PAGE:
Help, someone just gave me flyers to give out!

Spend any time doing community theatre and someone will almost always give you a stack of flyers or posters to “give out” to help promote the show.

Make no mistake, this is a hugely important way of getting the word out – friends, family and your community networks are one of the best ways to generate ticket sales.

Here are some ideas around what you can do with them. If you are leaving a pile somewhere, generally a stack of 10 is a good number.

  • Take them to work and put them out in the break room, noticeboard or around your desk. If a noticeboard is your only option then put up two – the front of one and the back of the other. If your desk is the only option everyone who interrupts you should get a flyer as punishment.
  • You might get away with giving them to customers at work too – but its best to get permission from your boss first.
  • Ask your favourite local cafe if you can leave some out – they usually have a space for flyers or you might get away with leaving them on the tables. Ideally you want them somewhere they won’t get tided up . This goes for any regular shop you visit – could be a bar or bakery too.
  • Your local library, visitor centre or information centre will probably take a small pile to put around the noticeboards. Most libraries will find space for a poster too. The trick is to tell them you are in the show and that its a community show, not a for-profit production.
  • Give some to your partner to take to their work. Alternatives include your mum, dad, siblings or your friends. It’s not really all that awkward to say “hey, can you put some flyers for my show out at your work” once you get used to it.
  • Mums (and Dads) are pretty good at this sort of thing too. They have no shame at promoting their actor-children to anyone who will listen. If you give your Mum (or Dad) some flyers they’ll be gone before you know it.
  • Most schools and universities have noticeboards or similar where you can leave notices of flyers.
  • If you are involved in other plays, other hobbies, the gym etc this is also a good option.
  • If you are totally out of ideas, go for a walk and deliver them into your neighbours. Out of the thirty households that get a flyer someone will be interested (and if you know the neighbours, attach a little handwritten note – “Hey, its Bob at 32. I’m doing a play! Hope you can make it”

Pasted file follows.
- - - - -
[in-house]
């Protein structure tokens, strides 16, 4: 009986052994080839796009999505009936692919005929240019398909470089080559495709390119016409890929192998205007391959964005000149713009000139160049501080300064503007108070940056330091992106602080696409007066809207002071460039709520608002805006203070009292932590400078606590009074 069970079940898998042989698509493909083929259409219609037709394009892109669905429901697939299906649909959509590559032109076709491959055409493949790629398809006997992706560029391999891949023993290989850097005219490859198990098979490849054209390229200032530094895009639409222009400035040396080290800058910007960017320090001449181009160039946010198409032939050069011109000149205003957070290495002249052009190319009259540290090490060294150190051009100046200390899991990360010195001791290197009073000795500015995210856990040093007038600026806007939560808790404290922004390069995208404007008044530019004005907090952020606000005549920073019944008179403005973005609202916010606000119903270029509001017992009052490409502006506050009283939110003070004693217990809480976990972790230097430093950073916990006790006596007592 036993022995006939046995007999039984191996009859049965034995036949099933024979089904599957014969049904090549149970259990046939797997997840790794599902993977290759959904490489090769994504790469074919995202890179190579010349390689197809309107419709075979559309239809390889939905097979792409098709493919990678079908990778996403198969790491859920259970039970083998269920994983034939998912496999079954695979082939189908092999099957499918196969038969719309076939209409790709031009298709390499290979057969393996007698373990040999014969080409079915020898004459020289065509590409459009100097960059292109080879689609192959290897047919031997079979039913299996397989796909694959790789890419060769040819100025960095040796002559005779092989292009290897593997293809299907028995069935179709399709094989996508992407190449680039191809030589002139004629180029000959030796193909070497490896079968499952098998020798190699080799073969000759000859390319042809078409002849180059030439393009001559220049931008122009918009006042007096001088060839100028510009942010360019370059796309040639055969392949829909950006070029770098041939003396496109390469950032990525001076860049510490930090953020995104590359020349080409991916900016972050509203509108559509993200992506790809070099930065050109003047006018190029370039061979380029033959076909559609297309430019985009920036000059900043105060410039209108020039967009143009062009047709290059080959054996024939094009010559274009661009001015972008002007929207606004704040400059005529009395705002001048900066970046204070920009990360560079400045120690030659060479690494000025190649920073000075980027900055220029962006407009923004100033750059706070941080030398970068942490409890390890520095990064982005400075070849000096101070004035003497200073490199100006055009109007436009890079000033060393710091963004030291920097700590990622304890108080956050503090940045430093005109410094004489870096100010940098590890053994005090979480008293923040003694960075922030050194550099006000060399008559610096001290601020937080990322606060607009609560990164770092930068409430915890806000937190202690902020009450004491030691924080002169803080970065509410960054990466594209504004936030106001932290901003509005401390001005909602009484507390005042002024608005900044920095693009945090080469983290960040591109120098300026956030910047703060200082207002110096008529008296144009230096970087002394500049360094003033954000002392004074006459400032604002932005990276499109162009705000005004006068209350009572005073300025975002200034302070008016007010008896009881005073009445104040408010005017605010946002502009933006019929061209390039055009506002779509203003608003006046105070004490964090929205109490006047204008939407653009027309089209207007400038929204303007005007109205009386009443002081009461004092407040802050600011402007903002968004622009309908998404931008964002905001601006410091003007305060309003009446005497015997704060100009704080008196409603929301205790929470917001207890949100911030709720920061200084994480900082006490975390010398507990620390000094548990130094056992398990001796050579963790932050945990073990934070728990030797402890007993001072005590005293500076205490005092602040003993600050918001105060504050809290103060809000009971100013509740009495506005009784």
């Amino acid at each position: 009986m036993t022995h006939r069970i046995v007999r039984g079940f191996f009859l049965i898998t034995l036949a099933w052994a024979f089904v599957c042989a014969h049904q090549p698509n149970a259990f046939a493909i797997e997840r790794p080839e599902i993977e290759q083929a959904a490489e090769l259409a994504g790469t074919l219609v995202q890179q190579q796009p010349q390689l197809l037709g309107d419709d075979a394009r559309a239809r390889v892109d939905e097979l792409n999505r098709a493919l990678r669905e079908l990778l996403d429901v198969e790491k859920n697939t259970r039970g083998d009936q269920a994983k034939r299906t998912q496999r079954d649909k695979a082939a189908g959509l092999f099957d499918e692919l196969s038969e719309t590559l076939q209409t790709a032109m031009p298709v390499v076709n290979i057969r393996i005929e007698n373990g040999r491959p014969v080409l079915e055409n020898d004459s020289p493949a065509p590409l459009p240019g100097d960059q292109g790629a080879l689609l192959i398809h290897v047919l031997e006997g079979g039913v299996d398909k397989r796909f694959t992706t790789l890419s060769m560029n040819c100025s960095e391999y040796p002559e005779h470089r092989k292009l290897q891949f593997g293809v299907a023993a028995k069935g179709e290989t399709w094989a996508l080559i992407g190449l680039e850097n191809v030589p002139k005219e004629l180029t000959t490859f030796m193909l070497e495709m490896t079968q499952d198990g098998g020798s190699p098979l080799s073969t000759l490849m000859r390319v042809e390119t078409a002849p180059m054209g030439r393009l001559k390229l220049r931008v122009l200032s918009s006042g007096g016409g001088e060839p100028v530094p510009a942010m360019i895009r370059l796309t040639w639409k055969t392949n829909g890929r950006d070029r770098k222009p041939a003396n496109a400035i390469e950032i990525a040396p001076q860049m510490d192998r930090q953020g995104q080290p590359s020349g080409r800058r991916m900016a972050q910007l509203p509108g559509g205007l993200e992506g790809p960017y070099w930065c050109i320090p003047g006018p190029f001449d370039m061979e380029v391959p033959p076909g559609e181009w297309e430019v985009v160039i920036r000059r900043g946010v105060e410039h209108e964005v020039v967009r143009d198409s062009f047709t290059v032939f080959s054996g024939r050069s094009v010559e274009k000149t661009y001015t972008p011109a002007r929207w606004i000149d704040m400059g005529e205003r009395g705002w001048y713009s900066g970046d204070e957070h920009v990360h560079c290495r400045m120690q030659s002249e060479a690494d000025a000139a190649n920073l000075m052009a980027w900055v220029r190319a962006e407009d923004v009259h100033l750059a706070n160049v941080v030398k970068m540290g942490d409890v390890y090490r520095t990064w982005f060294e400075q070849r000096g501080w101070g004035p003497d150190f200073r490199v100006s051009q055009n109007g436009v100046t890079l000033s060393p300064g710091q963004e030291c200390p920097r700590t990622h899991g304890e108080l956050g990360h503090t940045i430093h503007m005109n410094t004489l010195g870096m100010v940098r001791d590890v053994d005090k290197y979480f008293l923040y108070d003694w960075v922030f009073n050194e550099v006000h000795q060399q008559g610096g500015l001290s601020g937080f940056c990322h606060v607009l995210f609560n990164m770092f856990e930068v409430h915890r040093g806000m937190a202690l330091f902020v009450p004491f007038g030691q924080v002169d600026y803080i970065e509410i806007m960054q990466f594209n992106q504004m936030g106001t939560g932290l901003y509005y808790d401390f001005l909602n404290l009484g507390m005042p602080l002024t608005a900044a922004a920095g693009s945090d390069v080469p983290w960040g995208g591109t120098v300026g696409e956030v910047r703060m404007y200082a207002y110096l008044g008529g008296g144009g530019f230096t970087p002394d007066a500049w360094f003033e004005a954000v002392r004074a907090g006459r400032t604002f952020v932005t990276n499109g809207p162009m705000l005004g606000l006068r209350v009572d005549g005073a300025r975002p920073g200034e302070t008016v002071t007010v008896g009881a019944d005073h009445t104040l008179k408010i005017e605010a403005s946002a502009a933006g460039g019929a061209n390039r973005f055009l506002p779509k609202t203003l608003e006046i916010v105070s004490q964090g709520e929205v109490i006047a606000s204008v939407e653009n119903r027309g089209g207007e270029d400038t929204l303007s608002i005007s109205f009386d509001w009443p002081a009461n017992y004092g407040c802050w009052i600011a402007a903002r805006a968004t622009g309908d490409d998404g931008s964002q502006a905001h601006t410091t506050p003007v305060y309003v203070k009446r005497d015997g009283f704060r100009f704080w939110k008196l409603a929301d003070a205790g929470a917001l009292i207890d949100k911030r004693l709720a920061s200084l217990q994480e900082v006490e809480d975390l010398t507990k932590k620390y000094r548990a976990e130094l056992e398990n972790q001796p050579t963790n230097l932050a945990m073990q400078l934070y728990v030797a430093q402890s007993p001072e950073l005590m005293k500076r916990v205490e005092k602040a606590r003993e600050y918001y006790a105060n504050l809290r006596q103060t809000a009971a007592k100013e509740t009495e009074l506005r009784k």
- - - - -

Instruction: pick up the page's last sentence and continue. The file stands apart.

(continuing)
If you are interested in computer programming

If you are even slightly interesting in computer programming, you should check out The Coding Train on YouTube.

There are so many great videos to get lost in, but this was took up an hour of my time today.

Quick Tip : How to remember how to do links in Markdown

Found this on Twitter today. Where has this been all my life:

Web links look like rectangles, so the text is in brackets. The URL, as an additional detail to what you’re reading, is in parentheses.

How to find content for your personal blog

A collection of papers to illustrate ideas

While I’ve been on the Internet for many years, one of the stumbling blocks I’ve found in making blogging a habit has always been finding ideas for content. I think I’m getting better at it, so here is what I’ve been doing.

Ali Abdaal asked on Twitter what people’s common questions about starting a personal website were, and it turns out that finding content ideas is a pretty common problem.

Start with content

If at all possible try and find a few posts to import while you are setting it up and tweaking the design.

When we hired a professional web designer to redo our work website they insisted on having the content before they’d show us any design ideas. It was frustrating at the time, but once we went through the process it was clear what a difference it made.

We could see how things would come together and be presented, and it made the initial version of the website feel useful and “lived in” when it went live.

So, if you are starting from scratch, where you do find the content?

Write once, use often

The first thing I did when I started this website was to gather the various versions of blogs and articles I’ve written over the years.

While the angsty poetry of my early 20’s can probably stay hidden, and I can’t find the first website I ever made about the Hale Bopp Comet in 1994, I was happy to be able to find some content that gave my blog some structure.

Quite a few of my early blog posts have been based on Reddit posts or expanding on things I’ve written on Facebook.

This philosophy of “Write once, use often” was something I learned working in a corporate communications role. My journalist colleague called it “re-nosing”. You can republish the same content on multiple platforms with only minor changes to the introduction or to the style.

The truth is most people won’t see the content you post in every single location so not only is it a second chance to grab someone’s attention, but it also allows you to reach different audiences but framing the content in different ways.

You’ll see a lot of people doing this online by posting transcripts of podcasts or YouTube videos as blog posts, or shortened versions of blog posts as email newsletter content.

Document, don’t create

In Ali’s video he quotes Gary Vee’s advice to “Document, not create”. The idea being (at least when you are getting started) that you share what’s happening in your life or things you’ve found rather than setting out to create totally brand new content.

I’m going to try this a bit more – perhaps posting one interesting thing I’ve seen each day online. Essentially this post was an excuse to save Ali’s video for future reference but I’ve magically found myself expanding on the theme and creating a proper blog post.

In the future this will be a good way to remember the things I’ve seen online and found useful that’s a bit more interactive than just collecting bookmarks (does anyone still bookmark things?)